The way we work has changed entirely. After three years of back and forth employee habits have changed, and so have their expectations of the office. We've survived makeshift home offices and Zoom fatigue, and have landed at a pivotal moment for the future of workspace.
Many businesses have taken the opportunity to transition to a fully remote workforce, while others have tried to find ways to bring their teams back into the office to reconnect colleagues, align on a shared mission and ultimately drive their business forward.
And while we can't all be certain about what direction the future of work might take the office in next, what we do know is that hybrid working is here to stay. With that in mind, it's important that business owners understand how to make hybrid work.
Done badly, hybrid working can create inequalities between teams, ineffective collaboration and essentially, the worst of both worlds. An effective hybrid model gives people the ability to do their work in the place that produces the best outcome for everyone: the organisation, the customer and the employee.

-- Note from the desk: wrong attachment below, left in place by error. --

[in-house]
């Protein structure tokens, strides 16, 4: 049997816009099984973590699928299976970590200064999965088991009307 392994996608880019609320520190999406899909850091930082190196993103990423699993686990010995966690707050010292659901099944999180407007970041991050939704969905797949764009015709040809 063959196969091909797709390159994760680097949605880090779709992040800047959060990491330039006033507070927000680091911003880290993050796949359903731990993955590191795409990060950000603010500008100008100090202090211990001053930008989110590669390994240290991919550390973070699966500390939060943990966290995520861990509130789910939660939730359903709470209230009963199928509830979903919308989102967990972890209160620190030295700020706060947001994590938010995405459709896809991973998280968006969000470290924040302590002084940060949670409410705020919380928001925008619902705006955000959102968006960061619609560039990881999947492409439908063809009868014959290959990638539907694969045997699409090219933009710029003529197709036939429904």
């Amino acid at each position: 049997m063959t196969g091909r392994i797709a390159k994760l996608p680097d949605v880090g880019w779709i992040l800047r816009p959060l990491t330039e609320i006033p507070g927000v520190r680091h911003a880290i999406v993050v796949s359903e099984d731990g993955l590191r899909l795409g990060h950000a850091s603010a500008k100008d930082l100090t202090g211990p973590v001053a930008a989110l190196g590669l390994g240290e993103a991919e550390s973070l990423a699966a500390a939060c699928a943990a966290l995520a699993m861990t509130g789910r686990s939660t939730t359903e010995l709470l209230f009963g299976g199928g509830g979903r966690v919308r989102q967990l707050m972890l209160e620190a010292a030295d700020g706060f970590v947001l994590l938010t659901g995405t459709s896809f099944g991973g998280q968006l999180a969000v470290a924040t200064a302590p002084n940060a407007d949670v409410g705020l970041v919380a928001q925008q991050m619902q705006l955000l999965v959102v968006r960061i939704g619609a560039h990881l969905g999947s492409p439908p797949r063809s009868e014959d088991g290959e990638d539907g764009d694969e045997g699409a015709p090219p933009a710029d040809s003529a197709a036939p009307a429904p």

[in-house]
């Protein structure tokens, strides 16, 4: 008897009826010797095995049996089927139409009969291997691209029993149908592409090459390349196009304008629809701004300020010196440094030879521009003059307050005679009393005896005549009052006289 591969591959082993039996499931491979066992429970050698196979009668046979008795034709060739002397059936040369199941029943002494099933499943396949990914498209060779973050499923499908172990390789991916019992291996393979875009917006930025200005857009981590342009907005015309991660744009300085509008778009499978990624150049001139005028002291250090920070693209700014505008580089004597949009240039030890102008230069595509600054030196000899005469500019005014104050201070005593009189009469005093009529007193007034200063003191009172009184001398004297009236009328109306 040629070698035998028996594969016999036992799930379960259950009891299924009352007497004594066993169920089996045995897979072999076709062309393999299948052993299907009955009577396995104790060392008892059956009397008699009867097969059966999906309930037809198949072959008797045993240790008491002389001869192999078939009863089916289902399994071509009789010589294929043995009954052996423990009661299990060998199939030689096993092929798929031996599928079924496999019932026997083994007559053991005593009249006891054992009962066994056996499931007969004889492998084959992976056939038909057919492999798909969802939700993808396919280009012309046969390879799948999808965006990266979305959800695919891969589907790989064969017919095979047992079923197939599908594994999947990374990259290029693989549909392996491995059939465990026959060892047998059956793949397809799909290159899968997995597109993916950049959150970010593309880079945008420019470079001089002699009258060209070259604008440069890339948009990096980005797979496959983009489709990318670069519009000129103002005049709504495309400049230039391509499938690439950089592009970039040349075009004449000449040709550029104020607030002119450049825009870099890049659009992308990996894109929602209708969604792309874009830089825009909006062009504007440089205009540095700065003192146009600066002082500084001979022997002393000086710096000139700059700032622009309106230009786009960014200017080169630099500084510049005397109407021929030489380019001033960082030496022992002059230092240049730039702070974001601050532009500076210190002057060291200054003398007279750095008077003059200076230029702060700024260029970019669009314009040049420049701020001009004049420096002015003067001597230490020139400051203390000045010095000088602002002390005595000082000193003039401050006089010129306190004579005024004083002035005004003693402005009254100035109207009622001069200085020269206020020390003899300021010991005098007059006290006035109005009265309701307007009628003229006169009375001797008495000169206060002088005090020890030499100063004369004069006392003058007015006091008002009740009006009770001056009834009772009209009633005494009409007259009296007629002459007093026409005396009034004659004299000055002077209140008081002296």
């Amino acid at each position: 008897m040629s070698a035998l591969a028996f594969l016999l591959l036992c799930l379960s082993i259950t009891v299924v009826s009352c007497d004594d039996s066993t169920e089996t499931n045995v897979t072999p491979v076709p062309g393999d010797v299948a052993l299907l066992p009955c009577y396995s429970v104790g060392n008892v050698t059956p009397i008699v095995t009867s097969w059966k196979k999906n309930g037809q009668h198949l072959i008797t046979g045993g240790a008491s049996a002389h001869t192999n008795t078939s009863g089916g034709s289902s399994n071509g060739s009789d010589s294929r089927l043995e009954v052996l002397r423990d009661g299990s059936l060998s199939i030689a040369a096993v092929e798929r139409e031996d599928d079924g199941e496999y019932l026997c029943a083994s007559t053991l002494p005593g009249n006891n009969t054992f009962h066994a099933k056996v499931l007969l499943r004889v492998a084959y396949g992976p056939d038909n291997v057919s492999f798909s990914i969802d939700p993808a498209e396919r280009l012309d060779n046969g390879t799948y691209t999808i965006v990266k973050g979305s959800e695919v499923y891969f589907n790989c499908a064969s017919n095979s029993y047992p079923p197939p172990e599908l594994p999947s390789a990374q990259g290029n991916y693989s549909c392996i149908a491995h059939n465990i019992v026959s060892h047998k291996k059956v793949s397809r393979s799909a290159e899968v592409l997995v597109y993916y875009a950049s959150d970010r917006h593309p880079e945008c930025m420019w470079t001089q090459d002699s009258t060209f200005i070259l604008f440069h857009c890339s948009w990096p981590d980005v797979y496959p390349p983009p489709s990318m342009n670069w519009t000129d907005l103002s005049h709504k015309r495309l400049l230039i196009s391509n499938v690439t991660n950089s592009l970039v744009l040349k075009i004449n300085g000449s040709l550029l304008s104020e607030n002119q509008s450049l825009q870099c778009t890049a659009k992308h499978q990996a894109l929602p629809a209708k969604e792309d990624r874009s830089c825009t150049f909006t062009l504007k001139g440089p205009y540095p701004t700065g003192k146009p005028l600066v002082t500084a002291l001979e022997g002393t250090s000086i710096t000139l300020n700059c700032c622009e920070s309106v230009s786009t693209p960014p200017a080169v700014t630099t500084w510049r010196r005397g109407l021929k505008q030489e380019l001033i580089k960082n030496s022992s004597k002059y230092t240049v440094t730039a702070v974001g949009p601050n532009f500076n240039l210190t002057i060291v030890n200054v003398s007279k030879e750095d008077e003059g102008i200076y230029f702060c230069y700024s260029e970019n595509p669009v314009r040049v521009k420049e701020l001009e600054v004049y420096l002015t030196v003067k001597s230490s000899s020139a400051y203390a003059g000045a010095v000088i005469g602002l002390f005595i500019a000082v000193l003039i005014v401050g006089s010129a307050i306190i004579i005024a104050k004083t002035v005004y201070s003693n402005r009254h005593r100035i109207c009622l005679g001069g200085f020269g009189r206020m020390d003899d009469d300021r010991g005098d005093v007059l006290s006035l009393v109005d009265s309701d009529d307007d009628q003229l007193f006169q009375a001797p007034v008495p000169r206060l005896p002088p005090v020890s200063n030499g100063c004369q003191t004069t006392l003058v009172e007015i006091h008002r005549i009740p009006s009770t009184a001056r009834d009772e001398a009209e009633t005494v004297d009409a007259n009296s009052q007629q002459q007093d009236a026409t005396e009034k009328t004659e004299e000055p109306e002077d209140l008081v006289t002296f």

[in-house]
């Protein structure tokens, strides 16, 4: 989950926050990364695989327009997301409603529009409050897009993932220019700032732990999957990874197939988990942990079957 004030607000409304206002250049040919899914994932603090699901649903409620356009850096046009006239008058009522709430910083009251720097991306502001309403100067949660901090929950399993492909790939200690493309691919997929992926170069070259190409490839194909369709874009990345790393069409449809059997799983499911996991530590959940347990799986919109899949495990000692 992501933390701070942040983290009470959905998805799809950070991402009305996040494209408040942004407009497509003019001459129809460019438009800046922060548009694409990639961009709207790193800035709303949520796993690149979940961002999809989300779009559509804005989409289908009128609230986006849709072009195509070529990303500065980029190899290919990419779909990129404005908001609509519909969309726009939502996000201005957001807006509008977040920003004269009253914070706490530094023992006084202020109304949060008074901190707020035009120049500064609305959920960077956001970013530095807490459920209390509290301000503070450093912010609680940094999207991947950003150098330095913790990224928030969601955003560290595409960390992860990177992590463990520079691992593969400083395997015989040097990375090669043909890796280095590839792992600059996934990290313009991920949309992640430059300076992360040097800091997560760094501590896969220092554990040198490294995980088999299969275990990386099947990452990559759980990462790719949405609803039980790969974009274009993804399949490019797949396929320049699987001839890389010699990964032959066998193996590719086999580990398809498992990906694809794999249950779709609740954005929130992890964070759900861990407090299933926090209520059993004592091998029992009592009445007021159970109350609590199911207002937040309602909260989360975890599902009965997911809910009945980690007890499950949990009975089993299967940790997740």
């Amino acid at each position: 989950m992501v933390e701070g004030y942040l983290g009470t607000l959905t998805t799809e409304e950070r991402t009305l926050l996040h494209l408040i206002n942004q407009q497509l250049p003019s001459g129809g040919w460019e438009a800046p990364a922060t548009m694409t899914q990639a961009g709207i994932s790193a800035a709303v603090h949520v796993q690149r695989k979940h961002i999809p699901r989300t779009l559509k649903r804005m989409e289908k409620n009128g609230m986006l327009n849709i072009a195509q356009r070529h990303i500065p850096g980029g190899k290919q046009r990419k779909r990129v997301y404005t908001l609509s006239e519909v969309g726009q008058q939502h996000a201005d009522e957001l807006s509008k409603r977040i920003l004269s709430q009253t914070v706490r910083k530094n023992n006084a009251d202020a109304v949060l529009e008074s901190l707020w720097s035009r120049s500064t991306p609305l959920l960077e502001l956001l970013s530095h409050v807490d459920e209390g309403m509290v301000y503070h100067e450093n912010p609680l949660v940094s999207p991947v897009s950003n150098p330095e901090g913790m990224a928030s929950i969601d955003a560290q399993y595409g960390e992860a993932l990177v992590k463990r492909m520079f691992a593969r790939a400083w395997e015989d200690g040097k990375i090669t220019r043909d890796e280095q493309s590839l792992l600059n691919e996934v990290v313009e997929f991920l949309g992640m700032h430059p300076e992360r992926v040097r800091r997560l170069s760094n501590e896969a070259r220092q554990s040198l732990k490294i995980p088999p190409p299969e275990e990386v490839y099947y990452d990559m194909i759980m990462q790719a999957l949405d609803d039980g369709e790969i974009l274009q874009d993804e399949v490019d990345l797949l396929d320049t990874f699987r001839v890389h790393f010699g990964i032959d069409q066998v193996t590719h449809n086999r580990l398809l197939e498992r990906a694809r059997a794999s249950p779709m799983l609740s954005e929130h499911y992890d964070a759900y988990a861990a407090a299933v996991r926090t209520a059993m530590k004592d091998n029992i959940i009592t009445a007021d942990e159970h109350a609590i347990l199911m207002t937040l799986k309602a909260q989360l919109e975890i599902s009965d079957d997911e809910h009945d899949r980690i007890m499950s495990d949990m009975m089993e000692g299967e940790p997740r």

But which hybrid working model should you implement? And what does implementation actually look like?
In this blog:
- What is hybrid working?
- What are the different hybrid work models?
- What are the benefits of a hybrid setup?
- What are the disadvantages of a hybrid setup?
- Office design for hybrid models
- Making a hybrid strategy work
What is hybrid working?
Firstly, let’s address what - for the majority of people - is a relatively new concept. Due to the impact of the pandemic, the demand for flexible working options has risen and many businesses around the world are now adapting to hybrid models that provide their employees with a greater work-life balance.